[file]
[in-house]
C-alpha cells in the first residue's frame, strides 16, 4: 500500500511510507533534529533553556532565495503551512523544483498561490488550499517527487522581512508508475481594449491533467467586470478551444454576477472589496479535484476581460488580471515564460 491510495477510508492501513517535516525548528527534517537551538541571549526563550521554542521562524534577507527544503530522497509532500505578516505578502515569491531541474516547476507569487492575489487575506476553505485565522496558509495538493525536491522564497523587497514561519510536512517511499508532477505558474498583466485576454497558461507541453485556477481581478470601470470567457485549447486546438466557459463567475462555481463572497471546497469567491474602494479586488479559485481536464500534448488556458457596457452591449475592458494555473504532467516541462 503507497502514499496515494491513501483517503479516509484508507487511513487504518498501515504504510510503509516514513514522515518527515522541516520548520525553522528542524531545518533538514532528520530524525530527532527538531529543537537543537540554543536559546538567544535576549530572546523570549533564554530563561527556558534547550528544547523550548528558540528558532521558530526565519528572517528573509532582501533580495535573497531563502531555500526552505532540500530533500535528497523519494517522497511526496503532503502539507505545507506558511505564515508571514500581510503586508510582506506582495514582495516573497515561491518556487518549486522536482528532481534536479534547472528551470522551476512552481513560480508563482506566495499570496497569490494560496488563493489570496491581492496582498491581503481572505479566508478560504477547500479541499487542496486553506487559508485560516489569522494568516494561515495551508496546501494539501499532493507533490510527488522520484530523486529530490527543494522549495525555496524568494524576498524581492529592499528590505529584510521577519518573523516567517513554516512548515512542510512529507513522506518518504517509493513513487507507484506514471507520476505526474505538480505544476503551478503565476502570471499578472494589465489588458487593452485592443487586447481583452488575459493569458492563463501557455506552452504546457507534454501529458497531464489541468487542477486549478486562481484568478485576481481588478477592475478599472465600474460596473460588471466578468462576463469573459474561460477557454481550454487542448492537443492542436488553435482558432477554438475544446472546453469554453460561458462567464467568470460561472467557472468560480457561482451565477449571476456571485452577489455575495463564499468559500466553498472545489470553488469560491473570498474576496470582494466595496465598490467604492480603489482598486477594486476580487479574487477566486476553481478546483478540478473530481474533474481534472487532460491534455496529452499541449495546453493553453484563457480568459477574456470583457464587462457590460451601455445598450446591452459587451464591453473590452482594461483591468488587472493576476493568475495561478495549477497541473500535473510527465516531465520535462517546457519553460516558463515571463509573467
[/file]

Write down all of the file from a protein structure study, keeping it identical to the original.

[in-house]
C-alpha cells in the first residue's frame, strides 16, 4: 500500500511510507533534529533553556532565495503551512523544483498561490488550499517527487522581512508508475481594449491533467467586470478551444454576477472589496479535484476581460488580471515564460 491510495477510508492501513517535516525548528527534517537551538541571549526563550521554542521562524534577507527544503530522497509532500505578516505578502515569491531541474516547476507569487492575489487575506476553505485565522496558509495538493525536491522564497523587497514561519510536512517511499508532477505558474498583466485576454497558461507541453485556477481581478470601470470567457485549447486546438466557459463567475462555481463572497471546497469567491474602494479586488479559485481536464500534448488556458457596457452591449475592458494555473504532467516541462 503507497502514499496515494491513501483517503479516509484508507487511513487504518498501515504504510510503509516514513514522515518527515522541516520548520525553522528542524531545518533538514532528520530524525530527532527538531529543537537543537540554543536559546538567544535576549530572546523570549533564554530563561527556558534547550528544547523550548528558540528558532521558530526565519528572517528573509532582501533580495535573497531563502531555500526552505532540500530533500535528497523519494517522497511526496503532503502539507505545507506558511505564515508571514500581510503586508510582506506582495514582495516573497515561491518556487518549486522536482528532481534536479534547472528551470522551476512552481513560480508563482506566495499570496497569490494560496488563493489570496491581492496582498491581503481572505479566508478560504477547500479541499487542496486553506487559508485560516489569522494568516494561515495551508496546501494539501499532493507533490510527488522520484530523486529530490527543494522549495525555496524568494524576498524581492529592499528590505529584510521577519518573523516567517513554516512548515512542510512529507513522506518518504517509493513513487507507484506514471507520476505526474505538480505544476503551478503565476502570471499578472494589465489588458487593452485592443487586447481583452488575459493569458492563463501557455506552452504546457507534454501529458497531464489541468487542477486549478486562481484568478485576481481588478477592475478599472465600474460596473460588471466578468462576463469573459474561460477557454481550454487542448492537443492542436488553435482558432477554438475544446472546453469554453460561458462567464467568470460561472467557472468560480457561482451565477449571476456571485452577489455575495463564499468559500466553498472545489470553488469560491473570498474576496470582494466595496465598490467604492480603489482598486477594486476580487479574487477566486476553481478546483478540478473530481474533474481534472487532460491534455496529452499541449495546453493553453484563457480568459477574456470583457464587462457590460451601455445598450446591452459587451464591453473590452482594461483591468488587472493576476493568475495561478495549477497541473500535473510527465516531465520535462517546457519553460516558463515571463509573467